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Honey, Maryland shrunk the car

April 21, 2007

Get ready to purchase your new small car. In fact, it might be really small. Some consumers are already doing this due to high gas prices. But our political leaders in the state of Maryland want to make sure that all of us will buy a small car. They don't trust you to make this decision on your own.

The Maryland House of Delegates passed a law setting very strict standards for cars and trucks hitting the market in 2010 that would require vehicles sold in Maryland to average 43 miles per gallon. The current average is around 25 mpg. This represents an increase of 72 percent. Not content with a reasonable 10 percent or 20 percent increase, Maryland has jumped in bed with the more radical standards of California and a few other so-called "progressive" states in setting the bar much higher than common sense would suggest.

Admittedly, the law doesn't dictate the size of the car, but it is reasonable to assume that to achieve fuel standards of this magnitude, much smaller cars and trucks will be the result. There is no magic bullet out there allowing vehicles to achieve these fuel standards by just engine modifications.

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Conspiracy nuts sometimes claim, without any proof, that oil companies purposely keep the technology off the market that would boost fuel consumption standards. If such technology existed, the profits for such a system would be so great, no one, not even "greedy" oil companies, could resist marketing it.

And our political leaders are ready for evil-minded and selfish consumers tempted to buy their cars in another state. The law requires that VIN numbers be used for vehicle registrations to determine where the car was purchased. Cars purchased in other states that do not meet the Maryland standards cannot be registered in Maryland.

The bill just passed was given the name, "The Maryland Clean Cars Act." This is clever packaging by the environmental lobby. Does this mean the emissions testing we have been doing for the last 15 years has been worthless, leaving us all driving "dirty" cars?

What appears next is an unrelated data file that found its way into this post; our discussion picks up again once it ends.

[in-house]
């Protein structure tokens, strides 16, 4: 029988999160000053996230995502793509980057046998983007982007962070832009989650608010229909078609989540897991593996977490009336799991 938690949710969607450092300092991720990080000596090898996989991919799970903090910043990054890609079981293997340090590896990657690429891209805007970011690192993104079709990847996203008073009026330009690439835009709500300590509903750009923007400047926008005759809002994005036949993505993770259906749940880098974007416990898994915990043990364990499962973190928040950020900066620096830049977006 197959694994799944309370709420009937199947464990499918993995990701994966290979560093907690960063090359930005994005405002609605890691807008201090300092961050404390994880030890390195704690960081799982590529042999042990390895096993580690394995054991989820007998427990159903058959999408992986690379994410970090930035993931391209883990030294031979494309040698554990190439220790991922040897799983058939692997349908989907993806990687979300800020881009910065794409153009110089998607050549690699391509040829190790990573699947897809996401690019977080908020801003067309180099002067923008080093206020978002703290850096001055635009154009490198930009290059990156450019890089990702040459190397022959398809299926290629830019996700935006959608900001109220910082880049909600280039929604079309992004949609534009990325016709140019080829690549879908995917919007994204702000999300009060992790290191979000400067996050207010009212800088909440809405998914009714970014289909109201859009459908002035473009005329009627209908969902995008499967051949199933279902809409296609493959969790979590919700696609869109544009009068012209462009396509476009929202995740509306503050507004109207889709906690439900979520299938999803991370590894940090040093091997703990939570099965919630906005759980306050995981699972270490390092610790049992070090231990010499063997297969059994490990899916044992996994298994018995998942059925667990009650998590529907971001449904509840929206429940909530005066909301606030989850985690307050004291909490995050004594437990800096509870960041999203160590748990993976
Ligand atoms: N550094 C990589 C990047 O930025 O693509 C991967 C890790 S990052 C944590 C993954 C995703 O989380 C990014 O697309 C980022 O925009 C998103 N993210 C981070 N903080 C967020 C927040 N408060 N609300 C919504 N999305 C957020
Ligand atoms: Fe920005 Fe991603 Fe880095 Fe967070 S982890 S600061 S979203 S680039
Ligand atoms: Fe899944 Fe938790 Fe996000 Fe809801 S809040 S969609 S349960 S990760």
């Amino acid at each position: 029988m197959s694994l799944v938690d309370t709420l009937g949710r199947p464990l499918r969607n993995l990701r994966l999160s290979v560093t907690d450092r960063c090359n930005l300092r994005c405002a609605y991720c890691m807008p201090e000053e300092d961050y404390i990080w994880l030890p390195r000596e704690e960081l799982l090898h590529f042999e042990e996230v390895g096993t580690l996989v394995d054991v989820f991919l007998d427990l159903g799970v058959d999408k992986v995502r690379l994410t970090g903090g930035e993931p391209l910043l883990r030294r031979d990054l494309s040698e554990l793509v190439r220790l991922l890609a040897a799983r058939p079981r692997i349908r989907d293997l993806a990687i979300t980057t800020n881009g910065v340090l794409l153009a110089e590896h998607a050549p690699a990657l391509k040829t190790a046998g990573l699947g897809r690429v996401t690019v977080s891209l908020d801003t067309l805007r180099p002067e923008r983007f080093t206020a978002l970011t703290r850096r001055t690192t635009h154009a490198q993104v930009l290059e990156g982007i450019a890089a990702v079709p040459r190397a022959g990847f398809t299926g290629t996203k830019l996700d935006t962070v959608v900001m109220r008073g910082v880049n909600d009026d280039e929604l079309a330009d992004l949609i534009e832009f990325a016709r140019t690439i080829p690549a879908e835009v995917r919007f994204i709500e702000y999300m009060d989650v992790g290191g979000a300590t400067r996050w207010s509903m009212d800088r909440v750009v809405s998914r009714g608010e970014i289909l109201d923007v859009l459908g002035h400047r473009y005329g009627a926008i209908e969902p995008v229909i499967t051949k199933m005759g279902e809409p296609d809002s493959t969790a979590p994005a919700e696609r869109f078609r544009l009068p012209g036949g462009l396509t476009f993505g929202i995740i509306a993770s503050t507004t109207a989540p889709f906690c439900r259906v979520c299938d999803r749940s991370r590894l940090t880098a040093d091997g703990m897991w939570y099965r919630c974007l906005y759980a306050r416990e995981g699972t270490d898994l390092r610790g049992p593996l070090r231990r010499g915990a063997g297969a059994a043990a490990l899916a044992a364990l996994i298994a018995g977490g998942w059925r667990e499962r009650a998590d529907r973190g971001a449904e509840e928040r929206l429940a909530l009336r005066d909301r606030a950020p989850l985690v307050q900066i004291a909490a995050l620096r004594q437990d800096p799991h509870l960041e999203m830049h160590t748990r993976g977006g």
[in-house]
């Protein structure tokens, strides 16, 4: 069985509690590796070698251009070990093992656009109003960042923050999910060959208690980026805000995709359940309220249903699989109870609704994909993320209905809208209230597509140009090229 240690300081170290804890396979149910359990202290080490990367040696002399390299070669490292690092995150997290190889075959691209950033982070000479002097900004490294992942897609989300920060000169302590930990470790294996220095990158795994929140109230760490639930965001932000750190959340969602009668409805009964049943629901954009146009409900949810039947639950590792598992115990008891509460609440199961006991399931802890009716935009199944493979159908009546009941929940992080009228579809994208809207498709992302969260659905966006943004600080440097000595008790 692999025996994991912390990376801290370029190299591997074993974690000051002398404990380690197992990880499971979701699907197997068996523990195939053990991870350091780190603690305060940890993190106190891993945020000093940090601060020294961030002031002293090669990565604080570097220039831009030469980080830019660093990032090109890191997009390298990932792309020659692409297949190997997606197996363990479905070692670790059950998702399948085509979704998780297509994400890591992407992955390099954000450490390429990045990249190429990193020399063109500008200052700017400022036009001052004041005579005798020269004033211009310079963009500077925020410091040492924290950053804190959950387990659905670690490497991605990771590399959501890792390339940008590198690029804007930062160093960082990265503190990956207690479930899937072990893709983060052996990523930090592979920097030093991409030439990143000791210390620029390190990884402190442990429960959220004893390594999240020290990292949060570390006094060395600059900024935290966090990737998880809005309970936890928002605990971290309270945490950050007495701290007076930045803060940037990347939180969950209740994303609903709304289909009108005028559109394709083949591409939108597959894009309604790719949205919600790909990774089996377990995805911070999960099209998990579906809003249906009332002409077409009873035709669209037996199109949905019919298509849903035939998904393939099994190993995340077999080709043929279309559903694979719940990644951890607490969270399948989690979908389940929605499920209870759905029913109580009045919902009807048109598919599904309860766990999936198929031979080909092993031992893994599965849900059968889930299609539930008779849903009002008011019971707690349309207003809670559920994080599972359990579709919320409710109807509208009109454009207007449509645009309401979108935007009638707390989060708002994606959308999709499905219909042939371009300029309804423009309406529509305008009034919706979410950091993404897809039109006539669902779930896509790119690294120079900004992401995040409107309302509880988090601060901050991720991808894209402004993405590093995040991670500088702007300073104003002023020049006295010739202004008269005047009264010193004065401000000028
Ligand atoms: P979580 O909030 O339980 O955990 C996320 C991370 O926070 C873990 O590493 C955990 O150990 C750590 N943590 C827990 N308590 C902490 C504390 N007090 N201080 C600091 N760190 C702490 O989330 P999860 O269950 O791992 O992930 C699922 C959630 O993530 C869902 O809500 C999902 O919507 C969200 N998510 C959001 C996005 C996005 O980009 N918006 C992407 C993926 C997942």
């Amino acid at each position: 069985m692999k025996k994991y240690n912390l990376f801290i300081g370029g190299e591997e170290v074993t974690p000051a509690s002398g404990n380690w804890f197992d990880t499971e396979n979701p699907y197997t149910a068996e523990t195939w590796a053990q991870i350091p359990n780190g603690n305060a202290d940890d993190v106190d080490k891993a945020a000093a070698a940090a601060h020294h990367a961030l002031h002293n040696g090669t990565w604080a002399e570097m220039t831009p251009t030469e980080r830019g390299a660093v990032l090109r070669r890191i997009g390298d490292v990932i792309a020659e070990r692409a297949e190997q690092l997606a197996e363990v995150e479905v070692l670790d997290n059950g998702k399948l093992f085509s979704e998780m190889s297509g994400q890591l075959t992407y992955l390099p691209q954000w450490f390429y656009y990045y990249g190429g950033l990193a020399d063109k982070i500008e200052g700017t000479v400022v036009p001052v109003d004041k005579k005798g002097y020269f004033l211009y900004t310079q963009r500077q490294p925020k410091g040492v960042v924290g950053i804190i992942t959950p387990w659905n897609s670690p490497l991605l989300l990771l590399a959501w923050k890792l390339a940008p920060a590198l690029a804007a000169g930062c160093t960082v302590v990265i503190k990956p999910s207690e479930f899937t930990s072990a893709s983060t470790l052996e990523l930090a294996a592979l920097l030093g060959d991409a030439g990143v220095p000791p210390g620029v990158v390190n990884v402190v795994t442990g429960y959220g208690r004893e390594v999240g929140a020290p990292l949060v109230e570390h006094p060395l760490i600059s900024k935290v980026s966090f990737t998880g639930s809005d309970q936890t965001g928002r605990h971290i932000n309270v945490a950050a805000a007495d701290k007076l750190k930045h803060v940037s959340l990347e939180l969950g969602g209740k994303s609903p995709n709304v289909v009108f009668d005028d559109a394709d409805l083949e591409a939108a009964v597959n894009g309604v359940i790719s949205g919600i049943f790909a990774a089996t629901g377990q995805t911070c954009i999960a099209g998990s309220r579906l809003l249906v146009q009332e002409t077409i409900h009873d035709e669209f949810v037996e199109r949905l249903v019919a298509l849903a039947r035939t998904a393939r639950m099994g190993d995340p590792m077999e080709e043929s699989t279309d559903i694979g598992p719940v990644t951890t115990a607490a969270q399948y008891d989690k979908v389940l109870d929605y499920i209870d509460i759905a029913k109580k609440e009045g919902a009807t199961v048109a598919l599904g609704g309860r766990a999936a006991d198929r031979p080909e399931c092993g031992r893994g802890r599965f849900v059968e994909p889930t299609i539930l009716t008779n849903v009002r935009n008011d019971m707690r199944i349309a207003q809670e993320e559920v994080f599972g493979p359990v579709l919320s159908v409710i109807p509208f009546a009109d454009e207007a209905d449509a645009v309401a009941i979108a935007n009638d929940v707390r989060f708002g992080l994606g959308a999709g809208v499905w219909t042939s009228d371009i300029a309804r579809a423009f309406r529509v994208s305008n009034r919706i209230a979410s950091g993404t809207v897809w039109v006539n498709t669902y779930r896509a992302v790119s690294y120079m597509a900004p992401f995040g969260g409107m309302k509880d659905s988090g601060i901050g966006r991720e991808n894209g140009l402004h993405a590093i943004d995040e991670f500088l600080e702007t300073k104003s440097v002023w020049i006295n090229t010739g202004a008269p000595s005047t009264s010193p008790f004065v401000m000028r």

The irony is that the specifics of the bill will be written by some agency in California. Truth in labeling would suggest leaving Maryland out of the title.

Charles Territo, spokesperson for auto manufacturers, noted that the new requirements would add about $3,000 to the cost of a car and greatly reduce choices for consumers. Additionally, he noted that since Maryland is following the standards set by the state of California, it gives California the authority to make the decisions for us about the vehicles we drive here in Maryland.

You may be aware of what is going on at the former Mack Trucks, now Volvo Powertrain operations, here in Hagerstown. The federal government mandated much stricter emission standards for the big rigs starting this past Jan. 1. This requirement added about $7,000 to $10,000 to the cost of '07 trucks and has resulted in engines being produced that, according to a local engineer, are inferior to the old engines. The new truck engines burn more fuel, which negates some of the benefit from the lower emissions.

The jury is still out on whether these newer engines will be durable, a great concern in the industry right now. This has cost the truck industry billions of dollars. It is a cost that all of us will end up paying.

The industry saw booming sales in 2006, as trucking companies built up their inventory in order to beat the deadline. Consequently, orders for new trucks have declined for 2007, resulting in many layoffs, including our local truck plant. Meantime, Al Gore goes to Congress to say that the new environmental rules he is calling for will have no effect on the economy. Balderdash!

The vote in the Maryland House of Delegates on the Clean Cars Act was 122 to 16. We can appreciate all the more the stand of Chris Shank, Bob McKee, LeRoy Myers, Joe Bartlett, and Rick Weldon in the house as well as Senators Alex Mooney and Don Munson. They should be commended for not being stampeded by the herd mentality supporting this draconian legislation.

You have to wonder what will happen in the car and pickup truck industry. Will consumers flock to showrooms and purchase the 2010 models (which will come out in 2009, before the deadline)? Will the car companies gradually bring in the new standards to ease the pain of adjustment? Will a recession be triggered in 2010 in our area and in those states that mandate the new requirements? Will the federal government step in and require the California standards for Nebraska and Wyoming and everyone in between?

We will see if common sense prevails in the long run, or if Marylanders will agree to be sheared like sheep.

George Michael is a Williamsport resident who writes for The Herald-Mail.

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